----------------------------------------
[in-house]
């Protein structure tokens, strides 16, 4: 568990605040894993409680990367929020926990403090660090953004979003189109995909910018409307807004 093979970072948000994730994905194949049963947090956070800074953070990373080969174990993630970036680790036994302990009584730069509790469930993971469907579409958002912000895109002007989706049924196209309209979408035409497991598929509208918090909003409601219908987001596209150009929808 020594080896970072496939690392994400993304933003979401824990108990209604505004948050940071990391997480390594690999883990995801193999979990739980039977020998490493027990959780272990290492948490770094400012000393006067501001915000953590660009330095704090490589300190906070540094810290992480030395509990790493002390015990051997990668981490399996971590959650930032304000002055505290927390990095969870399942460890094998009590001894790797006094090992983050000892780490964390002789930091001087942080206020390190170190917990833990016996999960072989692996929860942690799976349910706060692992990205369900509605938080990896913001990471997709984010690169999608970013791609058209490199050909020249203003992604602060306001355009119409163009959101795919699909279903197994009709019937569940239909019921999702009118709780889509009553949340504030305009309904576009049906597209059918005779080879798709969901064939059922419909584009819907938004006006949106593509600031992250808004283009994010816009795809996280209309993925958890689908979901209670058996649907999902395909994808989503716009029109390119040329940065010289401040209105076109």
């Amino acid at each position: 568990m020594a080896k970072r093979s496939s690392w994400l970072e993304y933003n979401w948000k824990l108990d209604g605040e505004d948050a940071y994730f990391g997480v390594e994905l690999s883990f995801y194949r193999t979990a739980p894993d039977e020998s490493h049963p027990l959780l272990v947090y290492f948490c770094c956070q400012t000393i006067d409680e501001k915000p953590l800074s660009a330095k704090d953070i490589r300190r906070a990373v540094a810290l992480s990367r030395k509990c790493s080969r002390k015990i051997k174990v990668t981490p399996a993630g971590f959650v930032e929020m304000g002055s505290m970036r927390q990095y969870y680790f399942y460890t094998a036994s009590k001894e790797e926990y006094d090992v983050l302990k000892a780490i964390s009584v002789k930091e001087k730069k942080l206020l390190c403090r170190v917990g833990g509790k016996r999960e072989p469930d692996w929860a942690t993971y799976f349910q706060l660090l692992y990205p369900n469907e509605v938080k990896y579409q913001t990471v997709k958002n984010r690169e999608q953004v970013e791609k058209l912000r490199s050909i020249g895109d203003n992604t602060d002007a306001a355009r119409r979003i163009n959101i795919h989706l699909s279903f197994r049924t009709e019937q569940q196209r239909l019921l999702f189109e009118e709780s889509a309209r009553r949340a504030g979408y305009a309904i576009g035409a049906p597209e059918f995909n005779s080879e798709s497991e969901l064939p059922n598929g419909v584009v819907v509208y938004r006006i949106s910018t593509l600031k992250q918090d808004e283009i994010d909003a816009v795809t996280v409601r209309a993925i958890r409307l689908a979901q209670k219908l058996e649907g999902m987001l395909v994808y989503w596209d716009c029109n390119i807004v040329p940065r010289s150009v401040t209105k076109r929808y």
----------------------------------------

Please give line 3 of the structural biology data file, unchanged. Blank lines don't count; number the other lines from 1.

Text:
């Amino acid at each position: 568990m020594a080896k970072r093979s496939s690392w994400l970072e993304y933003n979401w948000k824990l108990d209604g605040e505004d948050a940071y994730f990391g997480v390594e994905l690999s883990f995801y194949r193999t979990a739980p894993d039977e020998s490493h049963p027990l959780l272990v947090y290492f948490c770094c956070q400012t000393i006067d409680e501001k915000p953590l800074s660009a330095k704090d953070i490589r300190r906070a990373v540094a810290l992480s990367r030395k509990c790493s080969r002390k015990i051997k174990v990668t981490p399996a993630g971590f959650v930032e929020m304000g002055s505290m970036r927390q990095y969870y680790f399942y460890t094998a036994s009590k001894e790797e926990y006094d090992v983050l302990k000892a780490i964390s009584v002789k930091e001087k730069k942080l206020l390190c403090r170190v917990g833990g509790k016996r999960e072989p469930d692996w929860a942690t993971y799976f349910q706060l660090l692992y990205p369900n469907e509605v938080k990896y579409q913001t990471v997709k958002n984010r690169e999608q953004v970013e791609k058209l912000r490199s050909i020249g895109d203003n992604t602060d002007a306001a355009r119409r979003i163009n959101i795919h989706l699909s279903f197994r049924t009709e019937q569940q196209r239909l019921l999702f189109e009118e709780s889509a309209r009553r949340a504030g979408y305009a309904i576009g035409a049906p597209e059918f995909n005779s080879e798709s497991e969901l064939p059922n598929g419909v584009v819907v509208y938004r006006i949106s910018t593509l600031k992250q918090d808004e283009i994010d909003a816009v795809t996280v409601r209309a993925i958890r409307l689908a979901q209670k219908l058996e649907g999902m987001l395909v994808y989503w596209d716009c029109n390119i807004v040329p940065r010289s150009v401040t209105k076109r929808y």